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Why Is My Grass Dying In Patches? And What To Do About It

Grass dies when the roots are cut off from nutrients and water. This is because the soil doesn’t receive enough food or water.

Just like you, I work hard to maintain a lush and healthy lawn. After doing everything to the grass, mowing, fertilizing, and even keeping off the dog, I noticed my lawn was dying in patches. I was devastated.

If you are one of the people asking, “Why is my grass dying in patches?” here are some of the top reasons and tips on how you can revive the lawn and have the beautiful grass you deserve.

Lawn games

If you are a fun-loving person and love playing games on your lawn, the constant foot traffic can kill the grass leading to a dead lawn.

Remedy: Stop playing games in the same area. You can also reduce the frequency you play the games. For example, move from playing every evening to once or twice a week.

Poor soil quality

It’s normal to have soil of varying quality across your lawn. Sometimes you will have poor quality soil in patches across your lawn, leading to grass dying in patches.

Remedy: Drive a screwdriver into the soil. If it doesn’t go in easily, the soil is compacted. You can fix the problem by aerating or top dressing the lawn.

Buried debris

When you have buried pieces of lumber and other debris under the soil, you are bound to have dead patches on your lawn.

Fix: Using a screwdriver, poke around the dead area to see if there is anything under the sod. Remove it if you find it.

Tree roots

Large trees and shrubs take water and nutrients from grass and grass growing under trees has a hard time growing and often dries up.

Remedy: It makes sense to remove the trees but if you can’t do it, undertake mulching. You also should learn how to grow grass in the shade.

Dormant grasses

Chances are you have different types of grasses growing in your yard. If you have a mix of grasses that go dormant at different times of the year, you are bound to have brown patches on your lawn.

Remedy: It’s normal for grass to have seasonal dormancy. Despite this, take good care of your lawn to keep it healthy and strong. This way you keep off unnecessary browning.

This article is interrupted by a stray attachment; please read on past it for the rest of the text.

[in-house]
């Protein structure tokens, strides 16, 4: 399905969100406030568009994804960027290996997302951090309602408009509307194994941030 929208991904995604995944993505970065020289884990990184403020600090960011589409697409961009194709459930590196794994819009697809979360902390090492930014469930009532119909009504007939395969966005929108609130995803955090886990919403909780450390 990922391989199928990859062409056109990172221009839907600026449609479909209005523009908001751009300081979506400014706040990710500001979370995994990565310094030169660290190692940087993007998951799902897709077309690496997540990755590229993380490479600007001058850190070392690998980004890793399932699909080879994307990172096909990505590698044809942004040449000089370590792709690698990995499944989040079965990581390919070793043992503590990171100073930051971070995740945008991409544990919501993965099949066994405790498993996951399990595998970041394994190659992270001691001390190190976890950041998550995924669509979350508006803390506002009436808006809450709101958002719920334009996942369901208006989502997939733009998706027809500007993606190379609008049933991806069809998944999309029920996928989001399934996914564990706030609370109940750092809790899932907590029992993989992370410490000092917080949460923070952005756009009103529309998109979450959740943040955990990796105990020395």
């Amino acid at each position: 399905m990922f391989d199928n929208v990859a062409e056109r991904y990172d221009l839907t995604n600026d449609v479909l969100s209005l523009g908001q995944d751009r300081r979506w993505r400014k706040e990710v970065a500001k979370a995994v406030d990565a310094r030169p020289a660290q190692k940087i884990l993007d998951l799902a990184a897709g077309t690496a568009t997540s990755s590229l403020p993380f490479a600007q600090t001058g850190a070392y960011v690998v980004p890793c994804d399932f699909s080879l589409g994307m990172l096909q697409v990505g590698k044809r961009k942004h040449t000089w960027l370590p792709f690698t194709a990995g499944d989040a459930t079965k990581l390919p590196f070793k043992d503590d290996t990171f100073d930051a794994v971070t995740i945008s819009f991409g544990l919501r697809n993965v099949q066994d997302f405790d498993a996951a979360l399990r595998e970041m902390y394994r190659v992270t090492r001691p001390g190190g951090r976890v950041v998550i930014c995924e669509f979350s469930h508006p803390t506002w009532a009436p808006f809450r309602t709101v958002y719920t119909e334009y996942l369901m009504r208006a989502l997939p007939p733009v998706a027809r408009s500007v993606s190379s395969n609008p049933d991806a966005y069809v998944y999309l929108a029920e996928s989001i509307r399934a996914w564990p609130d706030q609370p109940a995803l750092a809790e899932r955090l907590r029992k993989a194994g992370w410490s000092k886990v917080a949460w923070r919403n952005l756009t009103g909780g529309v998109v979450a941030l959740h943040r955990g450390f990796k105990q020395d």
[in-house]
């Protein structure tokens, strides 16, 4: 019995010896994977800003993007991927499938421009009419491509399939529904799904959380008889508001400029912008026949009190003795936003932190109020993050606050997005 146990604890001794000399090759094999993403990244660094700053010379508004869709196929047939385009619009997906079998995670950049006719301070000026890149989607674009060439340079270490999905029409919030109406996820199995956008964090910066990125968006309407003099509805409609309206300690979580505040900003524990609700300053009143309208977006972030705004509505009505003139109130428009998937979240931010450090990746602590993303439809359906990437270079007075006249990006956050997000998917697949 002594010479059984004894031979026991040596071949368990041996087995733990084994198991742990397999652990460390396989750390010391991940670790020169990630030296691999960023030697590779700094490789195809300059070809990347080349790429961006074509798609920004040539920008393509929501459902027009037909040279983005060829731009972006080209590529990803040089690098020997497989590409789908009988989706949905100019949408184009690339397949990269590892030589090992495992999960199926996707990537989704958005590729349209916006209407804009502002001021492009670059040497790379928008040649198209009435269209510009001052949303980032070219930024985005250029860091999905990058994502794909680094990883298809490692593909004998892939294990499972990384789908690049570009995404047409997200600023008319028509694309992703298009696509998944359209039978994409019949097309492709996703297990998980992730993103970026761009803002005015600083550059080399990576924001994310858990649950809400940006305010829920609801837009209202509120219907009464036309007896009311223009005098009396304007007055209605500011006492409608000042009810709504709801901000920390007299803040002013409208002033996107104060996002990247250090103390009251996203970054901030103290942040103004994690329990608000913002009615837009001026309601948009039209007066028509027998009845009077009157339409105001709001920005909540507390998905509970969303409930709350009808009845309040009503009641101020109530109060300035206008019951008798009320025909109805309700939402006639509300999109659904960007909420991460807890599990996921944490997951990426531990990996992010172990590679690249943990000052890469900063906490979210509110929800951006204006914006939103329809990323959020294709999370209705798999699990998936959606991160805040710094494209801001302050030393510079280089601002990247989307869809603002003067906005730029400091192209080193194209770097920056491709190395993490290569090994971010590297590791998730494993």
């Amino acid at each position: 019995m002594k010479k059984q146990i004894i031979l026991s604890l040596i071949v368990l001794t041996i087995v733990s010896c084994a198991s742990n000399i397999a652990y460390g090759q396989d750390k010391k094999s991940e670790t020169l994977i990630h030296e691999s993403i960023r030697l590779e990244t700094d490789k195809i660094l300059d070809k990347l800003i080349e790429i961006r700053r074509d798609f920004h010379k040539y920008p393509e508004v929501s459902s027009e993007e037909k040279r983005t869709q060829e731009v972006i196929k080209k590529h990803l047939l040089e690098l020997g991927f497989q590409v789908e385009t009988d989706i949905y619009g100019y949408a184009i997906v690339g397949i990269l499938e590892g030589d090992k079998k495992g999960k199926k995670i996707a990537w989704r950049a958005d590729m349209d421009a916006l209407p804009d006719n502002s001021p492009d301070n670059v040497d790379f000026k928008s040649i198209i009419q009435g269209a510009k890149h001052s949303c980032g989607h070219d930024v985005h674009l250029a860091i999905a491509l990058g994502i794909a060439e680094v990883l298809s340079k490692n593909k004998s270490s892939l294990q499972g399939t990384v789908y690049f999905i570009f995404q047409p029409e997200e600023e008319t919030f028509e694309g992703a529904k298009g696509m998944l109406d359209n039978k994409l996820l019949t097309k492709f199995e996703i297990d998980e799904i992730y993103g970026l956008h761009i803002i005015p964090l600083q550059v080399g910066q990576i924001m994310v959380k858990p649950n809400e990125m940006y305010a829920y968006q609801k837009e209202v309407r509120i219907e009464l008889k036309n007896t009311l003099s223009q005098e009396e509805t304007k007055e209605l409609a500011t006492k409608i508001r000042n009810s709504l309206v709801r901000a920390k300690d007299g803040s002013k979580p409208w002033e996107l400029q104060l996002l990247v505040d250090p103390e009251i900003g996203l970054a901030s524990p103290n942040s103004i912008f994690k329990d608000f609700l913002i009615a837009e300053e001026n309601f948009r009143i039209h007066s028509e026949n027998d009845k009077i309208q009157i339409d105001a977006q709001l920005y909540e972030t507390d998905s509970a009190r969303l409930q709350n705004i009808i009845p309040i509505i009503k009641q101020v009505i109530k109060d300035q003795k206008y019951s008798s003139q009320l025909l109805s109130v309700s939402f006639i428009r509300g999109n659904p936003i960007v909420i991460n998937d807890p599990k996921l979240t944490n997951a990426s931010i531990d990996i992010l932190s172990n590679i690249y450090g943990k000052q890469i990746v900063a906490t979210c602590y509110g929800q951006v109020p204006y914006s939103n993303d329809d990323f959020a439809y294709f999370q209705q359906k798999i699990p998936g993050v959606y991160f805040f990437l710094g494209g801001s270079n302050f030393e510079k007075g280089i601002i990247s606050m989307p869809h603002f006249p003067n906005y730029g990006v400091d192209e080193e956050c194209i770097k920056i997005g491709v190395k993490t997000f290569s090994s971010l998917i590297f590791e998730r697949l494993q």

Thatch is the buildup of decaying grass blades. When you leave grass in a given area for too long, it gets too thick that it chokes out the healthy grass.

Fix: If the thatch is more than ½” thick, get rid of it.

Animal urine

Dog urine is the most common culprit, but birds and other animals have also been shown to lead to a dead lawn. Urine contains high levels of nitrogen that makes the grass turn yellow.

Telltale signs the brown patches are due to animal urine is the grass having a bright green ring around the edges.

Fix: Check out our article on how to fix grass destroyed by dog urine.


When it’s dry, some of the soil can drain poorly, leading to dead lawn spots.

Remedy: Lawns need one inch of water per week to remain healthy. Irrigate the lawn to maintain the green lush. When watering, keep an eye on sunny spots and water them properly.


If you live in an area prone to grubs, your lawn is bound to be infested by them. You can tell that grubs have damaged your lawn by pulling on the grass. If it easily pulls from the ground like a carpet, grubs are the culprits.

Remedy: Let the grass dry out completely before watering again. There are plenty of grub control products in the market you can go for if you don’t want to have on controlling the grubs. Also consider planting low maintenance turf grass that is more tolerant of the fat, white curved worms.